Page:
Nairobi, 9 September 2015 - The demand for forest products and services in Africa is growing rapidly, fuelled by a growing population and an expanding economy. By 2050, domestic demand for industrial roundwood could double or even triple from the current annual level of 96.2 million m3 found a report released today by the United Nations Environment Programme (UNEP).
Such pressure, coupled with the encroachment of other sectors on forests, could lead to unsustainable levels of exploitation and accelerating deforestation, resulting in loss of livelihoods and a decrease in biodiversity.
The report, entitled "The Role of Forests in a Green Economy Transformation in Africa", calls for a stronger integration of the largely informal forest sector into national planning and accounting. This would boost the sector's productivity, while promoting sustainable management of forest resources, helping to meet the growing demand for forest products.
Covering around 35 per cent of Africa's land, forests and wooded lands play a very important role in its economy, which is not fully reflected in official statistics. Economic policymaking tends to focus only on the formal wood industry, which contributes less than 1 per cent to the continent's Gross Domestic Product (GDP).
Meanwhile, the mostly informal charcoal and fuelwood industry is responsible for 90 per cent of wood consumption in Africa, according to the UN Food and Agriculture Organization (FAO). It contributes an estimated 2 per cent of the continent's GDP and employs nearly 5 per cent of its workforce. Forests make crucial contributions to GDP in other sectors by providing vital ecosystem services, such as storing carbon, protecting watersheds from erosion and sustaining biodiversity.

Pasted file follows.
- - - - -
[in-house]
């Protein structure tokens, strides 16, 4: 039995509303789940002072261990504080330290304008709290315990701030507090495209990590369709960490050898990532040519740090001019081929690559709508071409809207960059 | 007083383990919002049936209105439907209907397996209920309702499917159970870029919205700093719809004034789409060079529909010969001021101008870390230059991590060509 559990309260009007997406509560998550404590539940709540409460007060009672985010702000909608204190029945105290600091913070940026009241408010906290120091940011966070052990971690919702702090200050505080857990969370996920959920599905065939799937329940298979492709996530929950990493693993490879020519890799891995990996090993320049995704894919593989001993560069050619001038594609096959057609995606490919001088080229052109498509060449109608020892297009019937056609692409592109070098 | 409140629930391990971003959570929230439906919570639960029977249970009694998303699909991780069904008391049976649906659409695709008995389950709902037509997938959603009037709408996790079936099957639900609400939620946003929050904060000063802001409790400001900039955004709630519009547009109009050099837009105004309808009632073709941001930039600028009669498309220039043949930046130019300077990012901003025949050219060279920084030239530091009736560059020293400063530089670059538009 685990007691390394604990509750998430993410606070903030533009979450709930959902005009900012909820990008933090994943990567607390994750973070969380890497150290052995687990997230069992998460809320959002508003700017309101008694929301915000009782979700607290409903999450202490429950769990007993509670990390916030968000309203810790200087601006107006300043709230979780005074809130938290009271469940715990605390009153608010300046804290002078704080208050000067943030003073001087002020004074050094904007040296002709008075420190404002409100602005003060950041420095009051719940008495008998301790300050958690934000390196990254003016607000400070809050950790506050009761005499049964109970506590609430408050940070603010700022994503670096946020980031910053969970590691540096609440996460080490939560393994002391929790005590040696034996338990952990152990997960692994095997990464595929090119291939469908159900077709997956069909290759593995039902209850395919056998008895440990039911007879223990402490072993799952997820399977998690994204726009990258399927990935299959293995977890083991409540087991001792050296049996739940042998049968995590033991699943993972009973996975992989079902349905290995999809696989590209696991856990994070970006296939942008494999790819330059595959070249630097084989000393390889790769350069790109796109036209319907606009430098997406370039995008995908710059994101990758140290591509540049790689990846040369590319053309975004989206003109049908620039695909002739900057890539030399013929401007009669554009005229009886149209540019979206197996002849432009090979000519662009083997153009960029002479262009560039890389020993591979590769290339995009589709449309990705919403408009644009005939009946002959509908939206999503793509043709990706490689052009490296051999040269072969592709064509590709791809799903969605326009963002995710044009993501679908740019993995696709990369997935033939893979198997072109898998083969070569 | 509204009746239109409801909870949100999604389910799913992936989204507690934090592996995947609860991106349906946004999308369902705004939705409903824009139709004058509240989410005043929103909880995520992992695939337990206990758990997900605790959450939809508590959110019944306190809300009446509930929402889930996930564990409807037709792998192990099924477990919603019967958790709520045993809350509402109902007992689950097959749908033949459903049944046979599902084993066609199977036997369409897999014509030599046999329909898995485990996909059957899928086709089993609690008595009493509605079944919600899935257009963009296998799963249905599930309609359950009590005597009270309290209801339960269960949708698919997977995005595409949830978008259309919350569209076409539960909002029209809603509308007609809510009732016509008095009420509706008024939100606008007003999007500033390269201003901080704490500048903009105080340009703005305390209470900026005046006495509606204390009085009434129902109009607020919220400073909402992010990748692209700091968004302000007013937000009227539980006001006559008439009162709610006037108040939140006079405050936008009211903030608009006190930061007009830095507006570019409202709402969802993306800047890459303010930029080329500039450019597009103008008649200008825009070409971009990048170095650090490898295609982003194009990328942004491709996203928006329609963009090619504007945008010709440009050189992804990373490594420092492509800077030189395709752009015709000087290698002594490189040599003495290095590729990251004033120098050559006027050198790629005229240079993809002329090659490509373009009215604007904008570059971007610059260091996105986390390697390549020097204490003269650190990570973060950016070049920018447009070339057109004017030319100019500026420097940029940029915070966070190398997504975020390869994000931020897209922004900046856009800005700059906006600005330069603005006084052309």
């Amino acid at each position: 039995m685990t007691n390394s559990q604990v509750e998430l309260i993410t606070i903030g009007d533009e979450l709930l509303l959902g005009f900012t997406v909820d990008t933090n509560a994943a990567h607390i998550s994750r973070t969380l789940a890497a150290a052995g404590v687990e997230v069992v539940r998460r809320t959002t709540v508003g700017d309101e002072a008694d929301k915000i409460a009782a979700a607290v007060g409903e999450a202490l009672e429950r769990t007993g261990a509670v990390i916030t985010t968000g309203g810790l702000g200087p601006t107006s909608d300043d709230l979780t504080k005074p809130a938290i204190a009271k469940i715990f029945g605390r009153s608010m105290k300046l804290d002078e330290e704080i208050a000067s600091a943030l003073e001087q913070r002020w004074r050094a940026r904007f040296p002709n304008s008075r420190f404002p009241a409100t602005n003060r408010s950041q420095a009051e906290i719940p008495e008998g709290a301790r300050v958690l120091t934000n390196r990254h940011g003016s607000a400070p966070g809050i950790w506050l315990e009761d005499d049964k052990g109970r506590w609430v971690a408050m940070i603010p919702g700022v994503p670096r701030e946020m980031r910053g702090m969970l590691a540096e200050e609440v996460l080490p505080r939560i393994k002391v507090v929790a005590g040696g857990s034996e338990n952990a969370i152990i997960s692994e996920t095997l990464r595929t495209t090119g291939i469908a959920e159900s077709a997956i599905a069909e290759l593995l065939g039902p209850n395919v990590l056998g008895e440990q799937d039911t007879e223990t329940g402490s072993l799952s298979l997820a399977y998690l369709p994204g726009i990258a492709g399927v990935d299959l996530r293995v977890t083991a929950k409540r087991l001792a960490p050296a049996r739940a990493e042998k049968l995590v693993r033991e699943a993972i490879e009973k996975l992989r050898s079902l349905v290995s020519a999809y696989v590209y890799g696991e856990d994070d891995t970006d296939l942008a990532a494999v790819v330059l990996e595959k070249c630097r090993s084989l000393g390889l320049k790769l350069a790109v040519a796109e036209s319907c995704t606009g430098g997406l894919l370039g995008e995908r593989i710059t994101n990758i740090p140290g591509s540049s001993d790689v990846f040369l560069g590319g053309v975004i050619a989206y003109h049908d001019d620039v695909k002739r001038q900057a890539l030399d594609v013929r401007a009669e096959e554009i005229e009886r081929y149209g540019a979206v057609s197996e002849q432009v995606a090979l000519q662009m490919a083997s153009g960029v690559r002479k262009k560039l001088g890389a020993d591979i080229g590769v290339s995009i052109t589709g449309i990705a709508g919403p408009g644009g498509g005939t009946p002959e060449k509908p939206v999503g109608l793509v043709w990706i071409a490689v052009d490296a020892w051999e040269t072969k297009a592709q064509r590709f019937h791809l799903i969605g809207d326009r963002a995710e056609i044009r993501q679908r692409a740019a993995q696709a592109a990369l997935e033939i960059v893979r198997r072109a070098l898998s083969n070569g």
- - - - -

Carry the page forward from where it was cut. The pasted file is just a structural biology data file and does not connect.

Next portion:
These services are threatened by land degradation, over-harvesting and deforestation. FAO estimates that between 1990 and 2010 around 75 million hectares of Africa's forests disappeared. That rate is expected to accelerate in the next 15 to 35 years, unless the informal forest economy, including ecosystem goods and benefits, is incorporated into national planning, investments and accounting.
The report proposes a package of policies, which could lead to a better inclusion of forests into green economy planning. Resolving unclear rights to forest resources, valuing ecosystem goods and services, and boosting local control and engagement by working with the informal sector could all precipitate the continent's transition to a green economy.
Drawing on examples from Cameroon, Ethiopia, Ghana, Kenya, Mozambique and South Africa, the report illustrates best practices and lessons learned during the implementation of different types of interventions. For example, the adoption of legal management plans in Cameroon has led to an 11 per cent decrease in harvesting intensity in some places. In another example, Kenya has introduced legislation allowing charcoal producer associations to apply for licences to harvest woodfuel and produce charcoal.
The report, prepared by UNEP and the International Institute for Environment and Development (IIED) was released ahead of the 14th World Forestry Congress, which will be held in Durban, South Africa, between 7th and 11th September this year.